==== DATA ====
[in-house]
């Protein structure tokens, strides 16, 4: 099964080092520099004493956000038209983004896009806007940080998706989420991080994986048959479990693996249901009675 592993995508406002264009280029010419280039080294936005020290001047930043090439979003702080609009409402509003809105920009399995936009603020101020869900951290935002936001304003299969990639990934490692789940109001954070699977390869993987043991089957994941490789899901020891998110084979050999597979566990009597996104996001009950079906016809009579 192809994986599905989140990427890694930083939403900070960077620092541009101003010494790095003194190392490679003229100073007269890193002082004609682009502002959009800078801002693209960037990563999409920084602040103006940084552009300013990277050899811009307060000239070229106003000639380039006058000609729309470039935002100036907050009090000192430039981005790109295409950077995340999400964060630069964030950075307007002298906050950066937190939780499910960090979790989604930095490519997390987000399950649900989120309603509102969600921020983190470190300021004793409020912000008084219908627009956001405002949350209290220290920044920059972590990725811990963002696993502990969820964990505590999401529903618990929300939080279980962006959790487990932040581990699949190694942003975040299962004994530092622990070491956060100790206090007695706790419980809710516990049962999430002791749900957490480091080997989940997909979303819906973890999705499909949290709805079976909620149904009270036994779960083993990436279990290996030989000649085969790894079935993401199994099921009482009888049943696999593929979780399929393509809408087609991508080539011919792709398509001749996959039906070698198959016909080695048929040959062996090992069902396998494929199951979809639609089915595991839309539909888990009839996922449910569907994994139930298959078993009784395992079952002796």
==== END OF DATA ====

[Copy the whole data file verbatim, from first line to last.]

[in-house]
């Protein structure tokens, strides 16, 4: 099964080092520099004493956000038209983004896009806007940080998706989420991080994986048959479990693996249901009675 592993995508406002264009280029010419280039080294936005020290001047930043090439979003702080609009409402509003809105920009399995936009603020101020869900951290935002936001304003299969990639990934490692789940109001954070699977390869993987043991089957994941490789899901020891998110084979050999597979566990009597996104996001009950079906016809009579 192809994986599905989140990427890694930083939403900070960077620092541009101003010494790095003194190392490679003229100073007269890193002082004609682009502002959009800078801002693209960037990563999409920084602040103006940084552009300013990277050899811009307060000239070229106003000639380039006058000609729309470039935002100036907050009090000192430039981005790109295409950077995340999400964060630069964030950075307007002298906050950066937190939780499910960090979790989604930095490519997390987000399950649900989120309603509102969600921020983190470190300021004793409020912000008084219908627009956001405002949350209290220290920044920059972590990725811990963002696993502990969820964990505590999401529903618990929300939080279980962006959790487990932040581990699949190694942003975040299962004994530092622990070491956060100790206090007695706790419980809710516990049962999430002791749900957490480091080997989940997909979303819906973890999705499909949290709805079976909620149904009270036994779960083993990436279990290996030989000649085969790894079935993401199994099921009482009888049943696999593929979780399929393509809408087609991508080539011919792709398509001749996959039906070698198959016909080695048929040959062996090992069902396998494929199951979809639609089915595991839309539909888990009839996922449910569907994994139930298959078993009784395992079952002796």